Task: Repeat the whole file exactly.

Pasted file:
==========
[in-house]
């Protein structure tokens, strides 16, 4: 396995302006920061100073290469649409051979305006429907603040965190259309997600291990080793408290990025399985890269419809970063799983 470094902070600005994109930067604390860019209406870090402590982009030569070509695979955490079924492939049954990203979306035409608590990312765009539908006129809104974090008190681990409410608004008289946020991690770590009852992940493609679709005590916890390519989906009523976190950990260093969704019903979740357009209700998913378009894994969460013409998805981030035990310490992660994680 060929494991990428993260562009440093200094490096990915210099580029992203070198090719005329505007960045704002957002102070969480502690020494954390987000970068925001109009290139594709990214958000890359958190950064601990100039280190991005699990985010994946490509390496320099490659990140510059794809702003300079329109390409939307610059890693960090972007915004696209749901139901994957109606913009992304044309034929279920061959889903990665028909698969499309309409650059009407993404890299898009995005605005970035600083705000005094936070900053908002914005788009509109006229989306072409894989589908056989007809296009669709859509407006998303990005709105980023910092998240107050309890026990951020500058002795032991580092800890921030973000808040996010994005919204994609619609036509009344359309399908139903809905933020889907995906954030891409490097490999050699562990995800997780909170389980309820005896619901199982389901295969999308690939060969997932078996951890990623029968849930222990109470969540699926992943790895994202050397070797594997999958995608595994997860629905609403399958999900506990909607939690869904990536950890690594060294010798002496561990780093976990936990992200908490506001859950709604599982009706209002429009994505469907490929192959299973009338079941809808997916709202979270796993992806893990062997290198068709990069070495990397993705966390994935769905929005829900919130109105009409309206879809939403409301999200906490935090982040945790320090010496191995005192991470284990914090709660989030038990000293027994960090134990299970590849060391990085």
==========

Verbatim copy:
[in-house]
């Protein structure tokens, strides 16, 4: 396995302006920061100073290469649409051979305006429907603040965190259309997600291990080793408290990025399985890269419809970063799983 470094902070600005994109930067604390860019209406870090402590982009030569070509695979955490079924492939049954990203979306035409608590990312765009539908006129809104974090008190681990409410608004008289946020991690770590009852992940493609679709005590916890390519989906009523976190950990260093969704019903979740357009209700998913378009894994969460013409998805981030035990310490992660994680 060929494991990428993260562009440093200094490096990915210099580029992203070198090719005329505007960045704002957002102070969480502690020494954390987000970068925001109009290139594709990214958000890359958190950064601990100039280190991005699990985010994946490509390496320099490659990140510059794809702003300079329109390409939307610059890693960090972007915004696209749901139901994957109606913009992304044309034929279920061959889903990665028909698969499309309409650059009407993404890299898009995005605005970035600083705000005094936070900053908002914005788009509109006229989306072409894989589908056989007809296009669709859509407006998303990005709105980023910092998240107050309890026990951020500058002795032991580092800890921030973000808040996010994005919204994609619609036509009344359309399908139903809905933020889907995906954030891409490097490999050699562990995800997780909170389980309820005896619901199982389901295969999308690939060969997932078996951890990623029968849930222990109470969540699926992943790895994202050397070797594997999958995608595994997860629905609403399958999900506990909607939690869904990536950890690594060294010798002496561990780093976990936990992200908490506001859950709604599982009706209002429009994505469907490929192959299973009338079941809808997916709202979270796993992806893990062997290198068709990069070495990397993705966390994935769905929005829900919130109105009409309206879809939403409301999200906490935090982040945790320090010496191995005192991470284990914090709660989030038990000293027994960090134990299970590849060391990085």